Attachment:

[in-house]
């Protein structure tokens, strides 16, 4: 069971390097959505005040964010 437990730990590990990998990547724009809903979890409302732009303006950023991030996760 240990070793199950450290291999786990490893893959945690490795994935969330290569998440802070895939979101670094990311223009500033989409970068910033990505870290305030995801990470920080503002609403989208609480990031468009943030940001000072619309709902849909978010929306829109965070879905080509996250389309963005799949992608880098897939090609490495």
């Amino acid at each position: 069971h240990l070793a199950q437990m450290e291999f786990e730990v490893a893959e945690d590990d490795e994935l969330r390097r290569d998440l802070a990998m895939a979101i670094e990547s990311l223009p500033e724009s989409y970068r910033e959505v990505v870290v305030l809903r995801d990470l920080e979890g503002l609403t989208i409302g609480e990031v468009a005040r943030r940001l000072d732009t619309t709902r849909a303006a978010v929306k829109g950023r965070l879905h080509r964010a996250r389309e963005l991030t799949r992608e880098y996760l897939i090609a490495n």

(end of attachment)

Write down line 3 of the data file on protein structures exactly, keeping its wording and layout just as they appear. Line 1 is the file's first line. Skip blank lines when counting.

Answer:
């Amino acid at each position: 069971h240990l070793a199950q437990m450290e291999f786990e730990v490893a893959e945690d590990d490795e994935l969330r390097r290569d998440l802070a990998m895939a979101i670094e990547s990311l223009p500033e724009s989409y970068r910033e959505v990505v870290v305030l809903r995801d990470l920080e979890g503002l609403t989208i409302g609480e990031v468009a005040r943030r940001l000072d732009t619309t709902r849909a303006a978010v929306k829109g950023r965070l879905h080509r964010a996250r389309e963005l991030t799949r992608e880098y996760l897939i090609a490495n």